When you see the name Reel Big Fish, you’re going to think of high quality, mad and eventful gigs full of bright colours punctuated with the horns of ska. Either that, or you going to be confused. What is this fish, and indeed how big is it? For just over twenty years, Reel Big Fish have been soldiering on. Candy Coated Fury is their seventh studio album, and with it comes finally an album from the band with a settled line-up, and most importantly finally an album of all new recordings.
Musically, the band is at a technical strength that anyone would expect from seeing them live, which already puts the album up quite a few notches from the previous few efforts. This is fast and punchy ska, heavy on the horns and light on variation. In a recent interview lead singer and guitarist Aaron Barrett stated that the band were thinking about the “danceability” of their songs, how the crowd would move to them, and it sure does show. Reel Big Fish are for the first time embracing the punk in their ska-punk label. This does have its drawbacks however, as despite the album sounding like it would be a cracking set list for a gig it’s almost a bit too much when put through some headphones. It’s over-indulgent. Some songs outstay their welcome, with multiple breakdowns that you just know are waiting to be punctuated with some witty banter or crowd participation. Sure if you’re in the mood you’ll be happily skanking your way down the street, but if you’re looking for something to contemplate this isn’t the place.
That being said, that crowd is hardly Reel Big Fish’s demographic. Lyrically, the band is back to a mix of immaturity and cynicism that is just plain impressive. Expect swearing a plenty, with double entendres and insults making up the majority of the album’s word count. Again, it can be a bit too much at times, seeming to miss the wit of the earlier songs that the band are trying to ape. Some songs, such as the brilliant “I Dare You To Break My Heart” and “Your Girlfriend Sucks” hit the note right, whilst others such as album opener “Everyone Else Is An Asshole” falls flat. Despite this, there a few chuckles found in the sheer audacity of the lyrics silliness. And once coupled with sheer pace of the music, it’s hard not to just get caught up in the fun of it all.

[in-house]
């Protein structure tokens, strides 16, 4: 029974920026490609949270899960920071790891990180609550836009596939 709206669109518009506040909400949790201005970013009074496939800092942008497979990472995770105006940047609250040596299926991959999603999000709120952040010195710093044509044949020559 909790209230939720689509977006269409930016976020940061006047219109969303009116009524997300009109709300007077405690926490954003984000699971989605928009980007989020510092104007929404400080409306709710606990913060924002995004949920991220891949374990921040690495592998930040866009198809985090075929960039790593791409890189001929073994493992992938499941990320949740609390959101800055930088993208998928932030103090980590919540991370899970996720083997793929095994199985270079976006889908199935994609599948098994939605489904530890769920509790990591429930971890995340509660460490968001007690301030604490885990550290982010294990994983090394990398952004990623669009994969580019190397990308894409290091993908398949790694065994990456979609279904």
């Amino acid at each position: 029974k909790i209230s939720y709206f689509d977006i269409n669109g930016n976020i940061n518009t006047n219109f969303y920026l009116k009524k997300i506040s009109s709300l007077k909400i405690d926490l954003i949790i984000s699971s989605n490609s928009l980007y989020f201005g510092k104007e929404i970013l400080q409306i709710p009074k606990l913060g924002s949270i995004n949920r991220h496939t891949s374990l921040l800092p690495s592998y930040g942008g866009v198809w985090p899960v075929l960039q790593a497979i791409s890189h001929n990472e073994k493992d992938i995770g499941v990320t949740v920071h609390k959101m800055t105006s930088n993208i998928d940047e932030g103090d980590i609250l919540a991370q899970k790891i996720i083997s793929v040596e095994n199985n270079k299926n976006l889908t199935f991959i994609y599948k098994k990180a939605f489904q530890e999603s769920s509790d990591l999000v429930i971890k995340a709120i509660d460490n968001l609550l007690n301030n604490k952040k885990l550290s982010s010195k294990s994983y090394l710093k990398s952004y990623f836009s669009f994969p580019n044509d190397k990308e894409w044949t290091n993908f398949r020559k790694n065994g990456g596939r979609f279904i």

Adding to this feeling are the multiple guest vocals from younger ska bands, a nice figurative tipping of the hat from the band that probably helped inspire most of them, and most definitely have helped exposure in the UK with their support at gigs. The departure of backup singer Scott Klopfenstein is something clearly noticeable once listening to the album, the fantastic harmonising between him and Barrett no more. Newcomer Matt Appleby does an exemplary task in trying to fill the gap however, and the addition of a saxophone to the line-up sure helps.
The fact that this album contains some of the best music Reel Big Fish have written in years makes the problems that stand out within it all the more. There are dodgy production choices made all over the album, from strange DJ style openers that don’t match songs, to loop that turns “Don’t Stop Skanking” from a loving tribute to plain annoying. Overall however, this an album full of songs that are begging to be played live, adding to Reel Big Fish’s already strong set list. There are some genuinely great additions to the bands arsenal, such as the closing cover of “The Promise” by When In Rome, and the sheer speed of and gall of “Punisher”. If you’ve been waiting for a high concentration of ska, this should do the trick perfectly. If not, it may be better to wait for the inevitable live album. For the many loyal fans of this band however, it’ll just be nice to see them still going strong and indeed with a renewed vigour. Twenty more years may not be out of the question.
By David Lamb